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Todd Lushin

Todd Lushin
Uniti Med
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Question 1:
In a large metropolitan area, Nurse Floating Flo contracts to float between three hospitals within a 10 mile radius of her housing. Starting in the 6th week, the company ask her to float to a hospital 15 miles away, the 7th week she goes to one on the other side of the city, that is 30 miles away, plus one that is 17 miles away. The nurse is willing to take the first few, but after the behavior continues, she has had enough and voices this to her recruiter.
Answer 1:

Ialways start any situation by gathering information. I would start by askingNurse Floating Flo about any conversations that the house supervisor or chargenurse had with her previous to these daily assignments. I would then review thecontract (which I do meticulously prior to signing) to find the exact verbiagerelated to floating. Regardless of the contract wording, I would then contactthe main facility's house supervisor and express concern regarding theassignments and try to come to a reasonable solution. I always tell thetravelers that I work with that I am their buffer and their "eyes andears" when it comes to anything related to their contract. If no reasonablesolution could be agreed upon, I would then discuss changing assignments.

Question 2:
Baby Nurse Betty is a skilled labor and delivery nurse, who also can float to post-pardum care after the delivery as well as the well-newborn nursery. At 7:30pm, the staffing company hotline gets a call stating that they want her to float to the NICU, which is beyond her competency level. What is your company’s response?
Answer 2:

I am a nurse myself, and I take situationslike this very seriously; floating to an unfamiliar modality means riskinglicensure. I would tell Baby Nurse Betty to refuse this assignment. I wouldthen be on the phone immediately with the house supervisor to have a verystrongly-worded conversation about the appropriateness of this assignment. Iwould stress that an assignment like this is risking patient safety.

Question 3:
Nurse Roach is all excited about her first travel nursing assignment. She drives 750 miles to her new assignment housing. After getting the keys from management, she opens the door and three cockroaches scurry across the floor. After further investigation, she also finds a ring of mold in the shower. She can’t stand it and immediately texts you with pictures. How do you respond?
Answer 3:

Iwould ask Nurse Roach to turn around and get a hotel room for the night whilewe work on a solution. Clearly, this housing option is inadequate and newaccommodations will need to be found immediately. My first course of actionwould be to ask Nurse Roach to ask her new coworkers if anyone is subletting aroom or knows of any reasonable rentals in the immediate area. Simultaneously,I would provide our company resources for housing options (we offer informationto assist our traveler). I would also be online to help the nurse find moreappropriate housing. My goal would be to have three reasonable options by theend of her first shift.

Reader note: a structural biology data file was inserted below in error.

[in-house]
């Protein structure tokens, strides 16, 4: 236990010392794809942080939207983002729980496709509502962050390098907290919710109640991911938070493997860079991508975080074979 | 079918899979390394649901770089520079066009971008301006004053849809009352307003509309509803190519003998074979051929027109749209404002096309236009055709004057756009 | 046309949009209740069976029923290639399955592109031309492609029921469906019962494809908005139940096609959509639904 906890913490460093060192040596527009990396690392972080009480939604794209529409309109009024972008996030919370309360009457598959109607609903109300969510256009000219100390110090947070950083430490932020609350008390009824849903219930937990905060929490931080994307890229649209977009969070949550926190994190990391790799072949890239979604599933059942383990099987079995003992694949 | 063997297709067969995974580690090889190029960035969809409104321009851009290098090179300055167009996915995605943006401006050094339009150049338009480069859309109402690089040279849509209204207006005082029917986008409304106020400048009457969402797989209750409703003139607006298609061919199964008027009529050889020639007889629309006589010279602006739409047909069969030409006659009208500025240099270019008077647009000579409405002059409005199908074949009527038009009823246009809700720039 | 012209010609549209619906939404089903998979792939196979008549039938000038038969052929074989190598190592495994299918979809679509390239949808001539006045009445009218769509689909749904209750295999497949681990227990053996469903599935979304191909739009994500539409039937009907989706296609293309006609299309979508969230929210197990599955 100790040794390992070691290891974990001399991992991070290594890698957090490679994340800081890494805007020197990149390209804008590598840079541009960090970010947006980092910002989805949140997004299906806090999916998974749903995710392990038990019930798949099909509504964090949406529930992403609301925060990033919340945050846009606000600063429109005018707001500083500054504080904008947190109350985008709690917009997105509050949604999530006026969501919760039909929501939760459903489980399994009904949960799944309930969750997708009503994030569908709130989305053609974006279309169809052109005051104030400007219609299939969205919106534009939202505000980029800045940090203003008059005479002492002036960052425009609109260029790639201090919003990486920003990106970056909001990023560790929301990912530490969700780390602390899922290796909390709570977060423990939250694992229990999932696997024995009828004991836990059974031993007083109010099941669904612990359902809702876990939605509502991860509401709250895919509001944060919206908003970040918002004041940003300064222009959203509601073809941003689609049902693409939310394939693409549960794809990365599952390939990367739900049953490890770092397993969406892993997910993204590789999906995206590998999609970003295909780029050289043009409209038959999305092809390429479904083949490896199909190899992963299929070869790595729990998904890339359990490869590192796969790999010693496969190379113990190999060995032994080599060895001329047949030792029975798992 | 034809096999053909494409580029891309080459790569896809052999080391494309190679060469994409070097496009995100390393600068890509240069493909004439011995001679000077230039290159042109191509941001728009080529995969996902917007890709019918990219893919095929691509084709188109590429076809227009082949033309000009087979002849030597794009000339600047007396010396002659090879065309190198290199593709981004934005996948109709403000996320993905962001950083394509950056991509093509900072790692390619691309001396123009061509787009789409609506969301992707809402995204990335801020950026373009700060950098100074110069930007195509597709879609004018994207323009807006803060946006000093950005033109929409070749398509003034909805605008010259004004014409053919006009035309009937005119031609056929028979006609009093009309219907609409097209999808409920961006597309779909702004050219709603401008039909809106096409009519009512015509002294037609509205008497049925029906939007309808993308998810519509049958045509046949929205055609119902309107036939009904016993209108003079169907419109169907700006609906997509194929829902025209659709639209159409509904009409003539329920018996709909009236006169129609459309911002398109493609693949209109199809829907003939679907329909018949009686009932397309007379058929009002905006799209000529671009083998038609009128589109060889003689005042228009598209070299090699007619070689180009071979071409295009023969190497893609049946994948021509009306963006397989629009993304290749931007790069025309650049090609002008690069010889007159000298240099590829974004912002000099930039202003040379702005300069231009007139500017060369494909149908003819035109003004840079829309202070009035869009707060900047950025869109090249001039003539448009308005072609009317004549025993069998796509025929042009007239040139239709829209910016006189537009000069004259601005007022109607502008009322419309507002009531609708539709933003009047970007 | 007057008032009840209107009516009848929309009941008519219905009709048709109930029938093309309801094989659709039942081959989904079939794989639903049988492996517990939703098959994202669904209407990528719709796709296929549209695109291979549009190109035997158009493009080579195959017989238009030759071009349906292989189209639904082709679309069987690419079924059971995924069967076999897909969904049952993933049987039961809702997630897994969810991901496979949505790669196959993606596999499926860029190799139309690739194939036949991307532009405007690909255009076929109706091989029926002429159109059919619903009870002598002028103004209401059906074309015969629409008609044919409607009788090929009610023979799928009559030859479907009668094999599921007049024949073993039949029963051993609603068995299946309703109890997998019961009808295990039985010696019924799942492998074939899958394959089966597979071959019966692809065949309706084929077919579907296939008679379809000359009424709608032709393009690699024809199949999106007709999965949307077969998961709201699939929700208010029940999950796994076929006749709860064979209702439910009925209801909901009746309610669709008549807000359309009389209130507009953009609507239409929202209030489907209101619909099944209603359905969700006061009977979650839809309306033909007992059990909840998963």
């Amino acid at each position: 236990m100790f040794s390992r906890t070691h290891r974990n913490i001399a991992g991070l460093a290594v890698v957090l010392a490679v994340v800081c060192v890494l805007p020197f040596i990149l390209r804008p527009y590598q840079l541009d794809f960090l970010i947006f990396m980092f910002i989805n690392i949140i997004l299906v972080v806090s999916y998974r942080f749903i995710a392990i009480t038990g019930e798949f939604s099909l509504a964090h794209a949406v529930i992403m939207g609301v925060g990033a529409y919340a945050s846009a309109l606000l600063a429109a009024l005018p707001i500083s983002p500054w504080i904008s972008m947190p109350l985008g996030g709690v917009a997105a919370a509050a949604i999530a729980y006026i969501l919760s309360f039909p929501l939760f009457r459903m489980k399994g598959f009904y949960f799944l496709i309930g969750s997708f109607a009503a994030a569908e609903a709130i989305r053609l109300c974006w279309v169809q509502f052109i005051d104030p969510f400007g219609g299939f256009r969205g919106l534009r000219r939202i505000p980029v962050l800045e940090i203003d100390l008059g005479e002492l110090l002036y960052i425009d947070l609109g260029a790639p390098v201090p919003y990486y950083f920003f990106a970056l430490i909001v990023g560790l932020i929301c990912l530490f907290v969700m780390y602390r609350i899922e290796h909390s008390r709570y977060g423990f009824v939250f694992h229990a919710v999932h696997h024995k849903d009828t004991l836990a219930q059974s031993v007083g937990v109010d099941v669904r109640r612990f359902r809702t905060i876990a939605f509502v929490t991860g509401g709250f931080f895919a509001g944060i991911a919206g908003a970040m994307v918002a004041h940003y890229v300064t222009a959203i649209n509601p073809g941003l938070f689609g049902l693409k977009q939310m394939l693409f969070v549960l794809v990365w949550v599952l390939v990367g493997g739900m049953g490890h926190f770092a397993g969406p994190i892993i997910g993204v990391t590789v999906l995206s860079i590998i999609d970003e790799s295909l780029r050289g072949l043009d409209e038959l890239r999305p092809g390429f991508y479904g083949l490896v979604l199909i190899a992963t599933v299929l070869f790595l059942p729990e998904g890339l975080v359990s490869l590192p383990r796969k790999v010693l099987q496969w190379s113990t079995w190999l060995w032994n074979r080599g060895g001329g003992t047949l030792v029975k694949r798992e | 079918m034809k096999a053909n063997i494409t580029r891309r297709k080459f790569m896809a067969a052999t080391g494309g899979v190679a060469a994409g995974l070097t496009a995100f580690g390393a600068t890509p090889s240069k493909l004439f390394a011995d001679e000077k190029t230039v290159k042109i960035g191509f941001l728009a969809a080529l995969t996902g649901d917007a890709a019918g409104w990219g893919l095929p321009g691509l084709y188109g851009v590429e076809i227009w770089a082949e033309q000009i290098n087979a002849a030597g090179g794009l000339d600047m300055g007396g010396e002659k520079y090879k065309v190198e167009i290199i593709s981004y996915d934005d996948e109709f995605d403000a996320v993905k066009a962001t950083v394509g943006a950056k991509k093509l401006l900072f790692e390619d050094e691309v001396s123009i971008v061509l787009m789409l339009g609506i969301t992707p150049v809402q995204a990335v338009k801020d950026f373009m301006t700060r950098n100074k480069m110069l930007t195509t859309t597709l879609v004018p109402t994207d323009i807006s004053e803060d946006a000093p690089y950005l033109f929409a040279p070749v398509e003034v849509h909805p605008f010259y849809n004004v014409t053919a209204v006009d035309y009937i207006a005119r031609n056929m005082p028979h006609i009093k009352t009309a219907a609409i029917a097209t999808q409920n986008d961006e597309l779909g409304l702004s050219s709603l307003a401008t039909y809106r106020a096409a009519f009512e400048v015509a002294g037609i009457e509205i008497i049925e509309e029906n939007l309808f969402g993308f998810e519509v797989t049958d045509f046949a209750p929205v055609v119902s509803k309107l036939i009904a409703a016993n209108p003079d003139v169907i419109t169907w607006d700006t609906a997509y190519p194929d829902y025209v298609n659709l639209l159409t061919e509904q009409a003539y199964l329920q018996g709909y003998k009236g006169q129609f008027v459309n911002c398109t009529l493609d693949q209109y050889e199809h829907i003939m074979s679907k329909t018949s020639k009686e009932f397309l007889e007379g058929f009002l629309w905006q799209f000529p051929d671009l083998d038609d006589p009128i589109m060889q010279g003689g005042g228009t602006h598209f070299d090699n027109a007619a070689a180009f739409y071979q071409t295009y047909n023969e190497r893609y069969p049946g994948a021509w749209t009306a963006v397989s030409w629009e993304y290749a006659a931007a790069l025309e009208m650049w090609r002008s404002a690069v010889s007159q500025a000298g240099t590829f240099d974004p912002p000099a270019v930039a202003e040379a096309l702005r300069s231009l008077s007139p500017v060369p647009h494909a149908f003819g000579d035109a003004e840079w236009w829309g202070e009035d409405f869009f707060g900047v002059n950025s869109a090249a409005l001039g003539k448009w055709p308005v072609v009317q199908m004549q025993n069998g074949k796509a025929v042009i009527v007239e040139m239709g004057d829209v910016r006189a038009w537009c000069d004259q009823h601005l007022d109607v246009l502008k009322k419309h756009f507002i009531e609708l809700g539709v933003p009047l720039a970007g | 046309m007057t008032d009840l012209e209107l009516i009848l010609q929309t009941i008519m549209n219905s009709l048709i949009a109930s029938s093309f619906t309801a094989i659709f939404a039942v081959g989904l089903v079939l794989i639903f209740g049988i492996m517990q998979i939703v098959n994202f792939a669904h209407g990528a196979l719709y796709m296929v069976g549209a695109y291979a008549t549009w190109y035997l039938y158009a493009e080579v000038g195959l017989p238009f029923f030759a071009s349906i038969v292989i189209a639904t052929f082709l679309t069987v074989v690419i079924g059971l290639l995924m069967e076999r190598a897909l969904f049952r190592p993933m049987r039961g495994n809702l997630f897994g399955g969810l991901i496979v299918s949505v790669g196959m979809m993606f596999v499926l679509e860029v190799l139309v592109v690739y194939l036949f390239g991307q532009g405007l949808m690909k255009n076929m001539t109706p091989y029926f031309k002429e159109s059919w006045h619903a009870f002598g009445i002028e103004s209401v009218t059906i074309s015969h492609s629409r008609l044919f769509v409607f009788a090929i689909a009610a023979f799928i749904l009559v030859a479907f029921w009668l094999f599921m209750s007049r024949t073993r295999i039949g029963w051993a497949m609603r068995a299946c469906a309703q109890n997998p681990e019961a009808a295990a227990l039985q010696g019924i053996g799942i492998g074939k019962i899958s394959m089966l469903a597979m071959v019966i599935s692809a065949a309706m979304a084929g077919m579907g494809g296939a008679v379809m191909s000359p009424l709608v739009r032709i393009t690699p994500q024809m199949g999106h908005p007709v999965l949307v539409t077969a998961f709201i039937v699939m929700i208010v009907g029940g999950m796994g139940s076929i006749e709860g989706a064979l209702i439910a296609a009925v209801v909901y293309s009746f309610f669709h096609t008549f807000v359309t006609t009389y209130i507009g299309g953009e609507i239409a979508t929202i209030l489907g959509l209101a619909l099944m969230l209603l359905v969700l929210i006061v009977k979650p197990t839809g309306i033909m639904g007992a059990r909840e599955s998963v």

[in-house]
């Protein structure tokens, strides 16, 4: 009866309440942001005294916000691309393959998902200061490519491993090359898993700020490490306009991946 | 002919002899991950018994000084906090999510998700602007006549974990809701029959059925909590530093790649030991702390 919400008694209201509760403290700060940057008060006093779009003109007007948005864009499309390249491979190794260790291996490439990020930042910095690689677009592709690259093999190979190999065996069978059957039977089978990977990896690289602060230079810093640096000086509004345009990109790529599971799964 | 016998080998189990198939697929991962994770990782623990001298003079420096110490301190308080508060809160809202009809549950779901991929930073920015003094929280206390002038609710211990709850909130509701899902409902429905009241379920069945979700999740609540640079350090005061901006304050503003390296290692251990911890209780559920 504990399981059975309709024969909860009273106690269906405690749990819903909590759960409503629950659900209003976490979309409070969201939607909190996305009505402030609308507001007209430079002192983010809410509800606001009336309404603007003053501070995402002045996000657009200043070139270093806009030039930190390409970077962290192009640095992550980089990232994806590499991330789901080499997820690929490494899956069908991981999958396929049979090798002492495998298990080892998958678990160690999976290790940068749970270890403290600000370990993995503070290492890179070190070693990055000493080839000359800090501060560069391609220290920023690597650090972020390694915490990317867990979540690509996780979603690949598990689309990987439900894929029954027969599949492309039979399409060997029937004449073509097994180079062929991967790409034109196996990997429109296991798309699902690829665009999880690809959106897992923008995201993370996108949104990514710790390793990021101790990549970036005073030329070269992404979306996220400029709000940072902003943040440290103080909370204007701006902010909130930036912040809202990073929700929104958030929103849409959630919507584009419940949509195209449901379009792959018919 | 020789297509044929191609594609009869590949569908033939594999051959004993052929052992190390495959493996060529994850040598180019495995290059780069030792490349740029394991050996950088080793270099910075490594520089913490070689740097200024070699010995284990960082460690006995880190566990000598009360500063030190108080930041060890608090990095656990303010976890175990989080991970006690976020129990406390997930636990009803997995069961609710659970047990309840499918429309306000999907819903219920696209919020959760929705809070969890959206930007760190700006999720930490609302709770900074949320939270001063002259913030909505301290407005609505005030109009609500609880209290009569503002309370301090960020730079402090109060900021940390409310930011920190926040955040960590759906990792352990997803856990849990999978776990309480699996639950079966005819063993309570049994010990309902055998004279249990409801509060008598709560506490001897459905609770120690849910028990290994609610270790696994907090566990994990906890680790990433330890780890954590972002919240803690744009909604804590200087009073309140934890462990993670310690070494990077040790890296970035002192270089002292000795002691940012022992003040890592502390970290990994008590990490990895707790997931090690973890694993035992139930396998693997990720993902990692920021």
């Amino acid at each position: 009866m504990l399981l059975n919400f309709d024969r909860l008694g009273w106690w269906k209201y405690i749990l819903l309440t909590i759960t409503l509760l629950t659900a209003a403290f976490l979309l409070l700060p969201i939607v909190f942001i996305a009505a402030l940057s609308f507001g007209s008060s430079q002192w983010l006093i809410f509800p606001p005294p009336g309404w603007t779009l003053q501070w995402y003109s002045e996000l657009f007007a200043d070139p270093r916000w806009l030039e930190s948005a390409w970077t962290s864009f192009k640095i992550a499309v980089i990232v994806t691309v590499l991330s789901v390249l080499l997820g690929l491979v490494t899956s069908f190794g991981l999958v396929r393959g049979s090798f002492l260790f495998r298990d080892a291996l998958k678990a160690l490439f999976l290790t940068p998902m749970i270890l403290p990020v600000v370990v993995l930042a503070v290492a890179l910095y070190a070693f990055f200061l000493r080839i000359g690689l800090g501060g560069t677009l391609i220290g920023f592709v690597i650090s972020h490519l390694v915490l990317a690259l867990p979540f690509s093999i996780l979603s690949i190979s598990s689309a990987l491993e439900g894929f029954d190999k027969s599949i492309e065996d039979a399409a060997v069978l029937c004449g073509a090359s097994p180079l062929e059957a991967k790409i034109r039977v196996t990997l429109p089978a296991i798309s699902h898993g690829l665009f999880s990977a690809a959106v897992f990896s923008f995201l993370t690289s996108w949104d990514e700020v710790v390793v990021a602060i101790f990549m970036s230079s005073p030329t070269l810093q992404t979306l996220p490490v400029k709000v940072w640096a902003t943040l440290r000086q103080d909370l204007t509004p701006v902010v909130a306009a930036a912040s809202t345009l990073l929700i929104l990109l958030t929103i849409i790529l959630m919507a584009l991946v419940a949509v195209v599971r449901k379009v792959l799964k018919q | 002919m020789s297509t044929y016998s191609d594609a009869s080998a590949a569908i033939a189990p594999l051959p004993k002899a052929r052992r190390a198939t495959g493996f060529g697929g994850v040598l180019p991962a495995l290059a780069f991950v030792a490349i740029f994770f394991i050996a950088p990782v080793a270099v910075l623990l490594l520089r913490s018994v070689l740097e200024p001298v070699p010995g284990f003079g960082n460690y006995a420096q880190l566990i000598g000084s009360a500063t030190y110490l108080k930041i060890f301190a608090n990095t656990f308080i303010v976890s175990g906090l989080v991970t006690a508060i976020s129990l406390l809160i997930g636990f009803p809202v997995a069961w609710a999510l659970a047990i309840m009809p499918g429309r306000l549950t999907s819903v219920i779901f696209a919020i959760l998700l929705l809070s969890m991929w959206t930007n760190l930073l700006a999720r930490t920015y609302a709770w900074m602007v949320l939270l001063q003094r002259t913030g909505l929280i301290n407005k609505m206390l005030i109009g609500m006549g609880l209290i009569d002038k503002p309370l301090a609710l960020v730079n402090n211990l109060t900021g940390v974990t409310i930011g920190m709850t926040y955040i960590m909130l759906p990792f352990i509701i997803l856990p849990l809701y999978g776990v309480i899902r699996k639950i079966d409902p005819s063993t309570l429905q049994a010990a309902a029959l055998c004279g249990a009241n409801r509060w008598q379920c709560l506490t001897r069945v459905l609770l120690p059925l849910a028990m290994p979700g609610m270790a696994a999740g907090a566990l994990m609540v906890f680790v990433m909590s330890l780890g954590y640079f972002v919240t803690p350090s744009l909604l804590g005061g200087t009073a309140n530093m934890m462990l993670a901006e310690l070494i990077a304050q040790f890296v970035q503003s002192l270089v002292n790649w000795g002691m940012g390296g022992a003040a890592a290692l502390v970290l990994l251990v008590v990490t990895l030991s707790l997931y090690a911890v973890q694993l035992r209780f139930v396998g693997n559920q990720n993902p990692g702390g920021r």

Question 4:
You have worked with Nurse Asthmatic for 3 years now and she has done a great job for you, when she takes an assignment in Southeast Colorado. She envisions magic mountains that reach to the sky, only to find that she has landed in wheat country. Not wanting to cause problems she continues to work and everything is fine, until harvest. She has an asthma attack, ends up in the hospital, and is told that she is going to miss at least 2 weeks of work related to asthma induced pneumonia. How do you work things out?
Answer 4:

Iwould explain to Nurse Asthmatic that she simply cannot complete this contractand risk further damage to her health. I would never encourage a nurse tocontinue in a contract that in detrimental to his/her health. I would follow upthat conversation by contacting my client managers to facilitate a conversationbetween the vendor and the facility to explain that Nurse Asthmatic will needto terminate this contract through no fault of her own. I would then pitch atleast three alternative travel positions to the nurse in areas that aremountainous and lower in her known allergens

Question 5:
You have worked hard to find Nurse Roulette a job in Las Vegas. You send the nurse a contract that she readily accepts, signs, and sends back. The next morning the bags are packed and Nurse Roulette is on the way to the assignment of her dreams. At 0800 she is out the door and to the hospital. Checking in with HR, they inform her that there is no contract between the hospital and the company, related to the fact that it has not been approved by HR. About the same time, the recruiting manager comes to you and tells you not to send Nurse Roulette on the assignment. This shouldn’t have happened, but unfortunately it does happen. What do you do?
Answer 5:

I would begin by explaining the situation toNurse Roulette to avoid her having to endure an embarrassing/frustratingsituation. My next call would be to my client manager to figure out where thebreakdown occurred and attempt to fix it immediately. If no solution can befound, I would talk to my company about reimbursing the nurse for her time.

Question 6:
What would you like travel nurses to know about being a great traveling nurse and making your job easier?
Answer 6:

Ifeel very strongly that communication is critical - when I talk to nurses,their first frustration with recruiters is lack of communication. I pride myselfon being readily available at all times. I encourage travel nurses to approacheach assignment with a sense of adventure and to embrace that adventure. I'mhere for you every step of the way!

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